St. Bede the Venerable, Doctor
St. Bede was a British monk who dedicated himself to prayer, writing, and study. He was so well known for his learning and holiness that he was made not only a saint, but a Doctor of the Church. But he is something of an oddity among the doctors. Most of the Doctors are known for their theological or spiritual writings. The work that St. Bede is most known for is a history book, An Ecclesiastical HIstory of the English Speaking Peoples. He does not simply talk about Britain after Christianity came, but starts around the arrival of Julius Caesar.
Bede was convinced that God is at work in history in very real and concrete ways. For him, the careful study of history was a way to observe how God works in the world, and how humanity responds to God– in both good and bad ways. As we saw yesterday, the Holy Spirit has come into the world, and everything is being made new. This is important to bear in mind at this point in the liturgical year. In the readings, we are picking up basically where we left off before Ash Wednesday. But nothing is the same after Pentecost. As we hear the readings, we should ask ourselves what difference the Spirit makes. How is the Spirit at work in what we hear, how is the Spirit needed in the various events, and how are things different thanks to the Spirit?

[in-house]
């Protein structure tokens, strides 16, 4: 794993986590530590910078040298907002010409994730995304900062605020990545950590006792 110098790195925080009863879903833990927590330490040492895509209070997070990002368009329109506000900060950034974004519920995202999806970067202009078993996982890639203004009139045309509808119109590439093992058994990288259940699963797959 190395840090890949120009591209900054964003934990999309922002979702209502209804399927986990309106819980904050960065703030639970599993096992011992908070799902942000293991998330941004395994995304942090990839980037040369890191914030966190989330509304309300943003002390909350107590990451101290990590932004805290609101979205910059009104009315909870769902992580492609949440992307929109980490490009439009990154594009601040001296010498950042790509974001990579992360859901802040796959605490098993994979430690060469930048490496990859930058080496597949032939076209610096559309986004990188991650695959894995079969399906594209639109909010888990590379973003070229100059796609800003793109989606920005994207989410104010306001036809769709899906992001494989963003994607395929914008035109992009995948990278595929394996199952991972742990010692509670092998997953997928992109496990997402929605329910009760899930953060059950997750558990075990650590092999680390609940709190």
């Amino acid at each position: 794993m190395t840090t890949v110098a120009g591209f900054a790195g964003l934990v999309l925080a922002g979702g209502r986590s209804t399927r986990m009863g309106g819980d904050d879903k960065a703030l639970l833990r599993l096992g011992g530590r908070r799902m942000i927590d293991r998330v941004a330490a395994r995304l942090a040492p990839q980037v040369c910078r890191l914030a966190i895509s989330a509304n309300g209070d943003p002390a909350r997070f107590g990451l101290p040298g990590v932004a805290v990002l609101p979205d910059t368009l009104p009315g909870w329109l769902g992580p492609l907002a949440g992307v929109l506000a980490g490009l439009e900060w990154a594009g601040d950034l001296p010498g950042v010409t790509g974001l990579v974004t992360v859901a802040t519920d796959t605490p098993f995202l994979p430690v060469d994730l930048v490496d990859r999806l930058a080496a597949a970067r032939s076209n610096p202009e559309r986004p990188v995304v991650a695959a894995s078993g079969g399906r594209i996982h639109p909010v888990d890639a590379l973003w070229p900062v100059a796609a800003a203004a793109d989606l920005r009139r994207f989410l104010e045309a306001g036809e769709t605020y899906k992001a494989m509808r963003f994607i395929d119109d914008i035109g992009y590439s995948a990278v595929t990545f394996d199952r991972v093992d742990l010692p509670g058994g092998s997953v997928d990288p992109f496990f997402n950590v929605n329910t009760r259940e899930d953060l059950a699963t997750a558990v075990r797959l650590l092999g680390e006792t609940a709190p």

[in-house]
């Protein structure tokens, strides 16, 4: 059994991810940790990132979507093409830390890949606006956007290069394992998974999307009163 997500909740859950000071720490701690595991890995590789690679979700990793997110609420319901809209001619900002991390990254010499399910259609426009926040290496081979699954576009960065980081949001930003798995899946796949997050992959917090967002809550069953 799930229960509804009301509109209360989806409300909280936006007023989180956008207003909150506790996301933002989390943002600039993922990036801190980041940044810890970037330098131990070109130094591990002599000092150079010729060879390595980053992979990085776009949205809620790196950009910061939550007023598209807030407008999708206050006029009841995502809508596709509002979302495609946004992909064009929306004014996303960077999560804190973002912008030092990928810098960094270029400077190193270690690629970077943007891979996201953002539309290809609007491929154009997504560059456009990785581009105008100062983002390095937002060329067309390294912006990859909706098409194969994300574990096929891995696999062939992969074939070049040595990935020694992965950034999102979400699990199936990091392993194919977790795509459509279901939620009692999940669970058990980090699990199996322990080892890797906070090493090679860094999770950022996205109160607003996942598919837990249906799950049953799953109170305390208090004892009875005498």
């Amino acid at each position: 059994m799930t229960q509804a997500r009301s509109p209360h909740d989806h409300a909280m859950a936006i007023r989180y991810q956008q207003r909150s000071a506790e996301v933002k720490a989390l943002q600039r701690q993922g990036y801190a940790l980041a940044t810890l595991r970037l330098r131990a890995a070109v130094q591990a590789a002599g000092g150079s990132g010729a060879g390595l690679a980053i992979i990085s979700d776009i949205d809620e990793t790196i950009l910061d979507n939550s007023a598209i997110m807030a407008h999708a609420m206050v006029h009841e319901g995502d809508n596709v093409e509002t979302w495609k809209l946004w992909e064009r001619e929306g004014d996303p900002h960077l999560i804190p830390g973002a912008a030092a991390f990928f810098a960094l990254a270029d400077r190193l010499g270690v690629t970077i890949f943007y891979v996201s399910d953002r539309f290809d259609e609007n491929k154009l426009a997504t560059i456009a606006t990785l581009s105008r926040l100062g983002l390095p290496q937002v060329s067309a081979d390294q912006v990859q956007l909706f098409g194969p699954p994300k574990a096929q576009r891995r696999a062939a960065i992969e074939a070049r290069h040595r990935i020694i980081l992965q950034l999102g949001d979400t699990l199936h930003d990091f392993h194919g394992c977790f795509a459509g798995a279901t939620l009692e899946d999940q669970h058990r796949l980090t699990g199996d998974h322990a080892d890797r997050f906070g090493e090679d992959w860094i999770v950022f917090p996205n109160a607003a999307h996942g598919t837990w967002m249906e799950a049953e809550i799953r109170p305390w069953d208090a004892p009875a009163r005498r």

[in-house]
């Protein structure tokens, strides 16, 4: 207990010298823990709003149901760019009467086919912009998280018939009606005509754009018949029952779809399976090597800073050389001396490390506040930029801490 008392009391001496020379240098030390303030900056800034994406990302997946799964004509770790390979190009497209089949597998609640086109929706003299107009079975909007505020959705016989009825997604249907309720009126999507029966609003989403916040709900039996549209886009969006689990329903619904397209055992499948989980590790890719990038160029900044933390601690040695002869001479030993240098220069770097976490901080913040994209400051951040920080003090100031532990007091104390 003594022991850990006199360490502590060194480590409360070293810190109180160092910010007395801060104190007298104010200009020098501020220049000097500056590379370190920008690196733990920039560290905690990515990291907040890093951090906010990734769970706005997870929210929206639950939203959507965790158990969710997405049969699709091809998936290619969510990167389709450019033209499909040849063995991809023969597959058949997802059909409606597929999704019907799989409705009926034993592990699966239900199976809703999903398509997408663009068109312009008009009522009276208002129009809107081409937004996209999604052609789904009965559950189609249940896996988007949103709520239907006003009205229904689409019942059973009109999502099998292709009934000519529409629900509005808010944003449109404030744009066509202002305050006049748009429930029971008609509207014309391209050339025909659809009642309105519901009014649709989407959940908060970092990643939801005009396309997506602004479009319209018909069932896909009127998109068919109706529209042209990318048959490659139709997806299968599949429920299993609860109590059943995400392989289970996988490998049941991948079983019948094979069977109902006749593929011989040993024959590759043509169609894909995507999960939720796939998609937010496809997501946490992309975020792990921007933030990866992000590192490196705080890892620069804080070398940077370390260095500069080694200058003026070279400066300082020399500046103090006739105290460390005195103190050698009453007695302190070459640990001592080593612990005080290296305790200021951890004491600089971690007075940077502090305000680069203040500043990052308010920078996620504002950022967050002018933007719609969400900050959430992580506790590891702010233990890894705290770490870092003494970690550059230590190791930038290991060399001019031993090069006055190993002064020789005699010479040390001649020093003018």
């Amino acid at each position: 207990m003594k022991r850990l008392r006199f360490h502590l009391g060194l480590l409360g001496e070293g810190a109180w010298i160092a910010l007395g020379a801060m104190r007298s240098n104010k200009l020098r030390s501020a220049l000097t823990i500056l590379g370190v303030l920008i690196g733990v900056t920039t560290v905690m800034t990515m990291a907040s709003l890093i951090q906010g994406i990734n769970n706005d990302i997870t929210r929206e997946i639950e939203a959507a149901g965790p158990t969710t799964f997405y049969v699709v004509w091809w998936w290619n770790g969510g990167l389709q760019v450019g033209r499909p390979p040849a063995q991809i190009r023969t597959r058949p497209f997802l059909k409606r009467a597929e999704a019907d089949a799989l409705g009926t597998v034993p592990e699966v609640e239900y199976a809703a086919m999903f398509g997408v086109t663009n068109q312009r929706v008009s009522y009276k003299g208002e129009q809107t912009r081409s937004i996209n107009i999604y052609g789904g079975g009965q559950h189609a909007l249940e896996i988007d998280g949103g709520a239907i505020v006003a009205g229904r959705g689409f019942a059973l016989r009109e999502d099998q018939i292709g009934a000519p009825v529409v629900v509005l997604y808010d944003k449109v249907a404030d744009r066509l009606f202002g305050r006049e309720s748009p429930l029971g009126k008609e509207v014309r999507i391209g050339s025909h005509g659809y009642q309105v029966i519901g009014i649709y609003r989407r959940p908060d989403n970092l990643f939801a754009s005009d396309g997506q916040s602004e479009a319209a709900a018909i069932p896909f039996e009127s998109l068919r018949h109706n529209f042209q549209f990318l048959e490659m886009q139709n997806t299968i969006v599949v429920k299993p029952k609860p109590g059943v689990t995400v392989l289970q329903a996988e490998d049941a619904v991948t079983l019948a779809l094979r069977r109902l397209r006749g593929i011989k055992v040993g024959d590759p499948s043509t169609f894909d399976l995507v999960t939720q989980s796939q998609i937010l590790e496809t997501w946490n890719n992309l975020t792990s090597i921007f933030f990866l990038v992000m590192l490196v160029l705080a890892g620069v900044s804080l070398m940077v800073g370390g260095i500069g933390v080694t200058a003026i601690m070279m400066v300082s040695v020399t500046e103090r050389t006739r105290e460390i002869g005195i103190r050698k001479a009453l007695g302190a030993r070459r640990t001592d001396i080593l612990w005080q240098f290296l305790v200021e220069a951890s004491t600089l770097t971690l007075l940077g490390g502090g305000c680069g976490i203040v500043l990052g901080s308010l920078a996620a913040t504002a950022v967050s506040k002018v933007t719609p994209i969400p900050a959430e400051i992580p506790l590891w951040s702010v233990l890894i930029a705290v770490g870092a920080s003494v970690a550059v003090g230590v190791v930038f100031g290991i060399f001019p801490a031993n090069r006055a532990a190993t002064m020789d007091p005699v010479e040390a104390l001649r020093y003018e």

Grace: An intimate knowledge of the many blessings received, that filled with gratitude for all, I may in all things love and serve the Divine Majesty.
Reflection: In the meditation upon sin, we made reference to Dante’s vision of hell, a cold, desolate place where the fire of love has been extinguished and all lies in a spiritual torpor. This is the perfect image of the heart grown cold to the stirrings of love which God places within it. At the opposite end of Dante’s journey lies a vision that perfectly encapsulates the final meditation of the Spiritual Exercises, the Contemplation to Attain Divine Love. From the lowest reaches of the spiritual universe, Dante ascends to the heights of heaven, where he views “the love that moves the sun and the other stars.” At the heart of the universe lives the Trinitarian God, whose perfect love draws all being into an ordered symphony of praise. Dante feels himself drawn into this harmonic vision through the enflaming of his passions and desires. No one with eyes to see can sit impassively at the vision of God’s love. From the disordered state in which Dante had fallen at the beginning of the poem, he becomes progressively cleansed of his disordered affections through the grace of God and the intercession of Beatrice until finally he is able to pass through the heavens and stand in the presence of God. But notice that Dante only sees God’s depths after he has been interiorly transformed.